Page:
Jogl creates maps to expose vulnerabilities in pathogens that human cells don’t have, so chemists can design drugs to kill the bugs without harming the patient. What makes his computer rendering special is a little spot of color inside the three-dimensional tangle, like a bracelet in a pile of fishing nets. That ring represents the antibiotic streptomycin, which just happens to fit perfectly inside a little pocket within the ribosome of bacteria cells.
“There’s a little hole in there and streptomycin goes right in and stays there,” says Jogl. “With any molecule, life is a lot of motion and jiggling, and if that thing (streptomycin) is in there, the ribosome can’t move properly. And if it can’t move properly, it starts making mistakes while it makes proteins. Those proteins don’t work any more. No living cell can tolerate that.”
It would be like disabling a battleship by jamming a screwdriver in the rudder, but that’s how drugs work, says Jogl. “They fit right in [a] little sweet spot.” His work is to define those sweet spots. “It’s like a three-dimensional puzzle,” he says. “Once you have that model, what can you find that fits into that pocket?”
Jogl creates the maps by breaking open bacteria and extracting the ribosome in the lab. He forces them to crystallize, and then exposes them to X-rays. “Sadly, you can’t see X-rays, but if you could the crystal would look like a little hedgehog, shooting X-rays in all directions.” A detector catches the X-rays and measures their intensity. “All the information for the three-dimensional structure is encoded in those intensities. You can backtrack and determine, ‘How must this structure have looked to make the X-ray sparkle in that particular pattern?’ ”
Jogl sees himself as an explorer. “In research you’re out there in the forefront of what we at this point know,” he says. “It’s similar to being out there in the jungle, where you’re at the forefront of the maps, where you didn’t know what was next. I’m at the forefront of what we know and I’m trying to chart a little further.”
Center for Restorative and Regenerative Medicine
Location: Point street
Decoding the development of arthritis
Medical researchers chasing cures for all sorts of diseases are often hunting for “biomarkers,” the red flags that indicate the presence or possibility of the disease, such as a certain gene that predisposes a person for a particular kind of cancer.
Orthopedist Dr. Roy Aaron, a Brown Medical School professor and director of the Center for Restorative and Regenerative Medicine, is looking for a biomarker that can help predict the development of arthritis.
In his lab at the Coro Building, Aaron listens to the subtle chemical conversations between bone, cartilage, ligaments and the membrane that lubricates the joint, called the synovium. “We want to understand arthritis, understand the biology of arthritis, what the causative features are,” he says, “and this involves cell behavior, it involves blood flow, it involves chemicals that our bodies make or don’t make.”
He studies the interplay of these tissues, particularly bone and cartilage, using MRI imaging and PET scans — a tool of nuclear medicine that uses radioactive chemicals and computers to create three-dimensional pictures. “By using these tech-niques we’re able to identify that there are changes in blood flow in the bone that precede a drop in the oxygen content of the bone. And in turn the bone cells are stimulated by the low oxygen level to over-secrete certain proteins, which can be damaging to the cartilage. So we think there is a loop there.”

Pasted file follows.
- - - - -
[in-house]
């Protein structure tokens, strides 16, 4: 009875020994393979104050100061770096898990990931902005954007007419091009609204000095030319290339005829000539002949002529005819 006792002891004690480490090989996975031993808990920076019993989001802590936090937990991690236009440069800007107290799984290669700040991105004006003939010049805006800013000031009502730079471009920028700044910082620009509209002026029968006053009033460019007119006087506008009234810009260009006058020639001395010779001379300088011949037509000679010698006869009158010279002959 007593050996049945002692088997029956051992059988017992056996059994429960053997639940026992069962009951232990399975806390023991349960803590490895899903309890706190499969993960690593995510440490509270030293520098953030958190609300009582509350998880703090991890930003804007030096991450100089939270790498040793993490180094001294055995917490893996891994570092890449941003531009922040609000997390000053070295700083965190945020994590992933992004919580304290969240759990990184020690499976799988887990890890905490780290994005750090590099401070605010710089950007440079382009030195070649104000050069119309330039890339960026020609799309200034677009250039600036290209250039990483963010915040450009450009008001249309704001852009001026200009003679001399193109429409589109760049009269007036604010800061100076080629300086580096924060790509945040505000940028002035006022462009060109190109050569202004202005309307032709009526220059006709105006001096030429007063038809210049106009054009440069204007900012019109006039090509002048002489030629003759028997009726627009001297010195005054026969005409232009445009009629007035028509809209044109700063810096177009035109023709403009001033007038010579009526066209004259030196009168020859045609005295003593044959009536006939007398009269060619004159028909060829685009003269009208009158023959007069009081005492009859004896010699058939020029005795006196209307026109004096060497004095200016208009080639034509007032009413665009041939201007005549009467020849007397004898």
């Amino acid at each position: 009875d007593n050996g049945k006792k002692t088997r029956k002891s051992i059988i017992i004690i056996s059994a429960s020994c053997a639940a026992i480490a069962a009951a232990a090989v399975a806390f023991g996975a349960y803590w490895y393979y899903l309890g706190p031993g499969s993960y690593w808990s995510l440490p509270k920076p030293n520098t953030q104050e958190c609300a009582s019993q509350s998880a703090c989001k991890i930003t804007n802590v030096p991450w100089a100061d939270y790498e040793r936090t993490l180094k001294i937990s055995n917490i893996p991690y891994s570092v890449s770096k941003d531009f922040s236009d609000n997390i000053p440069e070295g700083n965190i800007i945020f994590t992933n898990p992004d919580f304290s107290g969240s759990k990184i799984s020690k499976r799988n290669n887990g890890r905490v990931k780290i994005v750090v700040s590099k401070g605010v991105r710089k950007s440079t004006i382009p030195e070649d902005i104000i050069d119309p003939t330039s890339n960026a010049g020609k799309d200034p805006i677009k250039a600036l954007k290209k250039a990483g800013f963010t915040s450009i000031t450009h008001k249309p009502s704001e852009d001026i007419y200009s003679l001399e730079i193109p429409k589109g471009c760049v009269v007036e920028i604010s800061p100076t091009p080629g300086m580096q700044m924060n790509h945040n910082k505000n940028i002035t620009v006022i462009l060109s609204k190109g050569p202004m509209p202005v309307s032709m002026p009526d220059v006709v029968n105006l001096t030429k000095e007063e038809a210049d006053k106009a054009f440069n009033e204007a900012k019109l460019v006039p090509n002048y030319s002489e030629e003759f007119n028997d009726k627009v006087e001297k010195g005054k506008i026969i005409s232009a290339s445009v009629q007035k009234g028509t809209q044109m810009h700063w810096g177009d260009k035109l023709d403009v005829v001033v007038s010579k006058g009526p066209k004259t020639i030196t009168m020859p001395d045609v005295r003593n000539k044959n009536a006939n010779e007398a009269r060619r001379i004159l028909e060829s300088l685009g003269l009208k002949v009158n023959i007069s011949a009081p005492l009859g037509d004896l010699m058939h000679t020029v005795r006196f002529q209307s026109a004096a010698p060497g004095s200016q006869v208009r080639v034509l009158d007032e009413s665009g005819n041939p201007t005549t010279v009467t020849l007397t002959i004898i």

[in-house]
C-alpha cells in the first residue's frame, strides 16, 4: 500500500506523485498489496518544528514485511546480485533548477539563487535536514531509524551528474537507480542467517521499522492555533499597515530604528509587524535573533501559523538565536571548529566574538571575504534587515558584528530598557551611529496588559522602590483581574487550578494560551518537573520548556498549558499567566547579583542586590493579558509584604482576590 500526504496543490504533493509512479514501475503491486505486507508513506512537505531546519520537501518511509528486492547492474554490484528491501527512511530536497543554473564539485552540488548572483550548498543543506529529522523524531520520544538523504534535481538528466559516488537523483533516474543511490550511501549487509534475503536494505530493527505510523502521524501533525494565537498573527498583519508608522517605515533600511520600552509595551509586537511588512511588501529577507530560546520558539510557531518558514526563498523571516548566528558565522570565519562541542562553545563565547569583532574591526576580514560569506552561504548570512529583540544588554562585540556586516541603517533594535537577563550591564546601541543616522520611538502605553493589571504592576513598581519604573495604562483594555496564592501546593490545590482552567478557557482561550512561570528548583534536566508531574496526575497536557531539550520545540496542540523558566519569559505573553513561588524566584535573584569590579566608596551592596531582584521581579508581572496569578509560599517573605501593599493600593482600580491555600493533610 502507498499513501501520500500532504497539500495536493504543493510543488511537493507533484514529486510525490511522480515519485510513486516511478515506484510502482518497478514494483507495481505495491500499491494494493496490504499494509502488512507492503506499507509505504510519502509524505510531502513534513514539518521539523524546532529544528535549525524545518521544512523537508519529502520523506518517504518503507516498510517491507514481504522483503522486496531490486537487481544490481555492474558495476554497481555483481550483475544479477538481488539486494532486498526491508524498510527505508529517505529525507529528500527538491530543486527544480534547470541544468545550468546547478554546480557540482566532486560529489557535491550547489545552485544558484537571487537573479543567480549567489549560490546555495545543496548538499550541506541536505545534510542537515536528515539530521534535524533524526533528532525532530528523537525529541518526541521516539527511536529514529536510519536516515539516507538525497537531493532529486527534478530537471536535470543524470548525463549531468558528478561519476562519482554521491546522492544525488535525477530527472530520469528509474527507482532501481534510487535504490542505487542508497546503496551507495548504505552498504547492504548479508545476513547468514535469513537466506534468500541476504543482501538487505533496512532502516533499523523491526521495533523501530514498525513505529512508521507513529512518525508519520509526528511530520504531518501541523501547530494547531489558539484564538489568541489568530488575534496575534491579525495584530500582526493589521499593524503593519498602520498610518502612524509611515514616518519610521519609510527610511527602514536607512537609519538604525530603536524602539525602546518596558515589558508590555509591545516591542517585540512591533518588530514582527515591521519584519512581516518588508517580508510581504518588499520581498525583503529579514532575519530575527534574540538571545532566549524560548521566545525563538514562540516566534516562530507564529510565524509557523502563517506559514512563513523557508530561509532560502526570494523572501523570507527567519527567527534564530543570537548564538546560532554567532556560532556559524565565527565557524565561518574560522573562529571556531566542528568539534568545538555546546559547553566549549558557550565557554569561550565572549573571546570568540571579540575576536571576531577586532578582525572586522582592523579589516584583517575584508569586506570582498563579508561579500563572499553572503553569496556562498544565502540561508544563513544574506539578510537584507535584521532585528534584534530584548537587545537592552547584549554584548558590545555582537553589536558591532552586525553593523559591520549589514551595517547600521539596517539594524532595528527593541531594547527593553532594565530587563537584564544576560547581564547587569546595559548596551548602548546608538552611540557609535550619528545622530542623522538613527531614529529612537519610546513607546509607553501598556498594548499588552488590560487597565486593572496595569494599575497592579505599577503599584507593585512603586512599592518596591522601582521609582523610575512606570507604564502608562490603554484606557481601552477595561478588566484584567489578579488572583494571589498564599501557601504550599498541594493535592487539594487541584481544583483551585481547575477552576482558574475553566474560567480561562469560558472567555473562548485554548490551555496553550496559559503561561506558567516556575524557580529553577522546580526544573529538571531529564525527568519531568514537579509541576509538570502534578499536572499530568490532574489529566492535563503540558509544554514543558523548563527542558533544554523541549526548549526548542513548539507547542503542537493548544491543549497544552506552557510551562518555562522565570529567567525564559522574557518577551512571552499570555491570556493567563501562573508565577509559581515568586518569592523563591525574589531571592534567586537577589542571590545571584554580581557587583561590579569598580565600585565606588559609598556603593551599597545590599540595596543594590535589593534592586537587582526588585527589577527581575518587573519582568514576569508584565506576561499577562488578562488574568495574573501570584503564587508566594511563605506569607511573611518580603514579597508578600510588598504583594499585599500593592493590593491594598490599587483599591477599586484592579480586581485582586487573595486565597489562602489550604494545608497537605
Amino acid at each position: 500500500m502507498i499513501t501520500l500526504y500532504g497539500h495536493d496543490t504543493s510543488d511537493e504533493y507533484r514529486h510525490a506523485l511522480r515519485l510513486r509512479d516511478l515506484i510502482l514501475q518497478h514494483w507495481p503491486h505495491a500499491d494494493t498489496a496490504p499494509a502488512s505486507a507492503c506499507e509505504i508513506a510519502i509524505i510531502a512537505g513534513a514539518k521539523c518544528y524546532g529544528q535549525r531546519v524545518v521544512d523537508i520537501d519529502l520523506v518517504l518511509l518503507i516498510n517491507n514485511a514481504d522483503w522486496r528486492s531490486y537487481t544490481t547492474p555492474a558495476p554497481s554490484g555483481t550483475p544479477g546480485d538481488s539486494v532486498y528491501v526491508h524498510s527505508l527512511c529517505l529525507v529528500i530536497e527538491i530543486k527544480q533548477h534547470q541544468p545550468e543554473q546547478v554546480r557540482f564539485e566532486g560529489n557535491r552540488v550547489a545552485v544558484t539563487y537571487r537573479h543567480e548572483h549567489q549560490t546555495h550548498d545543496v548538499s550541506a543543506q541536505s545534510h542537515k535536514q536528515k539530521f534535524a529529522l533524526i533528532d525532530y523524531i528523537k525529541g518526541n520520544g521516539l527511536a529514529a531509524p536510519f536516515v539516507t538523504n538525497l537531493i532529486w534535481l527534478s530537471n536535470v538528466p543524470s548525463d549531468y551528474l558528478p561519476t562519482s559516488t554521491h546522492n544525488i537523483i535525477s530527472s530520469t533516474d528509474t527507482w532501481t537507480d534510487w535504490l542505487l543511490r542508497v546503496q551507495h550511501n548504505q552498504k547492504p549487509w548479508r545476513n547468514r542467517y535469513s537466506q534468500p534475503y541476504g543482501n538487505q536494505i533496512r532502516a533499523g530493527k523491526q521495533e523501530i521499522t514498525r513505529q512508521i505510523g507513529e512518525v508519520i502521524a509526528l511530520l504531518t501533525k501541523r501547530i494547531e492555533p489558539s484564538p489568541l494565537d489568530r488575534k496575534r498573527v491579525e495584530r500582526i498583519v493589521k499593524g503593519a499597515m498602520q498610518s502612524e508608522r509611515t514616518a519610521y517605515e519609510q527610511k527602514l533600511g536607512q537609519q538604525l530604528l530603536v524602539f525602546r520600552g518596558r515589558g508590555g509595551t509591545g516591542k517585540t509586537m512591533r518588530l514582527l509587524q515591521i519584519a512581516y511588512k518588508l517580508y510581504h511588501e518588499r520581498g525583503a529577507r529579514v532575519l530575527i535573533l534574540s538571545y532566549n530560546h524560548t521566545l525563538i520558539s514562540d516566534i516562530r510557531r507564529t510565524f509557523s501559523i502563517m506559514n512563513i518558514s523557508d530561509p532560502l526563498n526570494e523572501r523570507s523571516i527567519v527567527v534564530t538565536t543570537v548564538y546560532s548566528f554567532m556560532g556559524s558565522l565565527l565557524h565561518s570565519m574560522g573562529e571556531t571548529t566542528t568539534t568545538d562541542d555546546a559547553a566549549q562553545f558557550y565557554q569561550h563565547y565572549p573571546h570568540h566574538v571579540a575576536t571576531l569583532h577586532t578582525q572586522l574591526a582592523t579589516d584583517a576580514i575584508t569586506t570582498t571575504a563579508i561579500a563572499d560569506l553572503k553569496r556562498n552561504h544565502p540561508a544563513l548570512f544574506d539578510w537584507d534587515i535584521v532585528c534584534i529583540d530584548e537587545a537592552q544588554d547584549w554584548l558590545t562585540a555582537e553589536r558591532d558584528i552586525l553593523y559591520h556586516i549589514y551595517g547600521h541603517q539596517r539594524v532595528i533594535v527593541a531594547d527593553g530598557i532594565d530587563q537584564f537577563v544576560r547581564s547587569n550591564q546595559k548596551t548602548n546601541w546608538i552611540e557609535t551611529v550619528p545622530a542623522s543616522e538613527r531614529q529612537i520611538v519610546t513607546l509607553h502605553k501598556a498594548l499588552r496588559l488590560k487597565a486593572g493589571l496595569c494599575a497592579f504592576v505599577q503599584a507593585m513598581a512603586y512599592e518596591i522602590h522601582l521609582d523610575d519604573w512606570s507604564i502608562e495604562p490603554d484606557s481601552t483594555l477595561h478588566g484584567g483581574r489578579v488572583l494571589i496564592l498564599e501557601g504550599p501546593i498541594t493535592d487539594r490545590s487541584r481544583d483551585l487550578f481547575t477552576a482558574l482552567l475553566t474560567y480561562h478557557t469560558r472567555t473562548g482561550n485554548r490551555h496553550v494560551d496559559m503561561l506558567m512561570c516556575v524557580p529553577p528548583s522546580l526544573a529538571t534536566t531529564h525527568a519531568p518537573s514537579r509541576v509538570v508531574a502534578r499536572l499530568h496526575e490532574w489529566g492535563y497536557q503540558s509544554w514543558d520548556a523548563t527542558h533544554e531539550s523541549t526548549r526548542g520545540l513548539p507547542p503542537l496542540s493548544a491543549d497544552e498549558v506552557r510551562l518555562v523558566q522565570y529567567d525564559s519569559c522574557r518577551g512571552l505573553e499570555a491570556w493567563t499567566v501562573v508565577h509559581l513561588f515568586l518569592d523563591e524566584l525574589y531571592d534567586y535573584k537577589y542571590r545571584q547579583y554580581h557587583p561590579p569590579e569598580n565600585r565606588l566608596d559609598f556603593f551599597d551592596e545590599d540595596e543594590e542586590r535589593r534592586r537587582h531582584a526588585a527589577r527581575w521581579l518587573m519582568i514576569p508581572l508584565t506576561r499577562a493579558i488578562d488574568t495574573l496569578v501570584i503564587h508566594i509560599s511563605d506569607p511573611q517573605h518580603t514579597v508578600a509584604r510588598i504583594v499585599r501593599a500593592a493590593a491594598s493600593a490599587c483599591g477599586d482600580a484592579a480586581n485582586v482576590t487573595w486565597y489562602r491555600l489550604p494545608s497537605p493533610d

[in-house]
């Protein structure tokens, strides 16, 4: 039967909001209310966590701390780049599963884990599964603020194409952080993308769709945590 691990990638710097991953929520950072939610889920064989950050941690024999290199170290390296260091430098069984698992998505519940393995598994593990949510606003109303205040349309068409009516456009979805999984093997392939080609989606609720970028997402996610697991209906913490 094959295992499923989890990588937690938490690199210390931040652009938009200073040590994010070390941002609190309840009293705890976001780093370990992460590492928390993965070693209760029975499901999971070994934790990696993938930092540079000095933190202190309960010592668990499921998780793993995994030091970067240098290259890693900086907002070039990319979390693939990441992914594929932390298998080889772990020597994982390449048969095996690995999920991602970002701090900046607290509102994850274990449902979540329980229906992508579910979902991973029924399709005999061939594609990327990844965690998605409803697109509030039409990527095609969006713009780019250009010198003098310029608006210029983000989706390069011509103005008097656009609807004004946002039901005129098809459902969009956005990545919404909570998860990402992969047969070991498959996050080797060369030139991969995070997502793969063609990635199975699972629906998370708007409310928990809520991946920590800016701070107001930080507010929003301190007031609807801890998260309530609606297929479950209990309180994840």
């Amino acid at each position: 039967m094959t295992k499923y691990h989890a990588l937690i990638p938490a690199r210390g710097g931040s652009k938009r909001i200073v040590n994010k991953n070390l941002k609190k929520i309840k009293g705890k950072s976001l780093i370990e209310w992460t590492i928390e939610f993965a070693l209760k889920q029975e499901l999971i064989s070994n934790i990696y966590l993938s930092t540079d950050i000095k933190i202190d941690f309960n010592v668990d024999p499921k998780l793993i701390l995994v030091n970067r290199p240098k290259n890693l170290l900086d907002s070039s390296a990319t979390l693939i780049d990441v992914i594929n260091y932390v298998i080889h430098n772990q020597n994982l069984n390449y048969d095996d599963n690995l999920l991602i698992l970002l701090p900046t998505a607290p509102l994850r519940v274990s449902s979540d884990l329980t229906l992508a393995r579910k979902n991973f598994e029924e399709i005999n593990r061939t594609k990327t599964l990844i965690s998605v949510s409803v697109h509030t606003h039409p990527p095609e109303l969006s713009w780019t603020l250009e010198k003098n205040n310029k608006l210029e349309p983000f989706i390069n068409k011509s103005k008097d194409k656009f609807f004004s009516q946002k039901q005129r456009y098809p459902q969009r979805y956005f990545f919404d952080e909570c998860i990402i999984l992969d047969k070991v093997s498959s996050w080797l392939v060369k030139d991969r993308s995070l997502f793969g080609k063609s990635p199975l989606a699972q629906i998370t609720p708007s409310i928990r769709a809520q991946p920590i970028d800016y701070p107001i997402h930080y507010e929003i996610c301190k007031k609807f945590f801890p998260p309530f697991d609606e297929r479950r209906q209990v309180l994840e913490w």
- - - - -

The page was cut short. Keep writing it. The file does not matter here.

What causes the change in blood flow? “It may be little tiny blot clots. It may be the fact that the veins that lead out from the bone are in spasm. They tighten up, close down.
“But now you have bone and cartilage and synovial membrane all talking to each other through chemical signals. And the result of that is the activation of enzymes in the cartilage, which destroys it. When the cartilage is destroyed, the bearing surface of the bone is lost. You have pain, deformity, swelling.” That’s arthritis.
“But if you could find a biomarker for early arthritis, then perhaps you could do lifestyle modifications, or design drugs to target the pathology that you have identified as important in arthritis.”
Aaron, originally from New York City, says he enjoys the analytic challenge of diagnostic medicine, but doesn’t find the work very creative. “It’s basically running through a pretty well described algorithm to work your way through a diagnosis. It’s fun to do. It’s intellectually challenging, but it’s not creative in the sense that you’re making something new that didn’t exist before.” Medical research has become his creative outlet. “Since I have no artistic talent what-soever and no musical talent whatsoever, this enables me to at least try to think originally and identify a problem, and then come up with a solution, creating information that didn’t exist before.”
The Miriam Hospital Weight Control and Diabetes Research Center
Location: Richmond Street
Discovering the tricks to keep weight off
No young, healthy adult ever plans to put on unwanted weight, but statistics show that most do — about one to two pounds per year, says Rena Wing, a behaviorist who studies obesity, weight loss and weight control.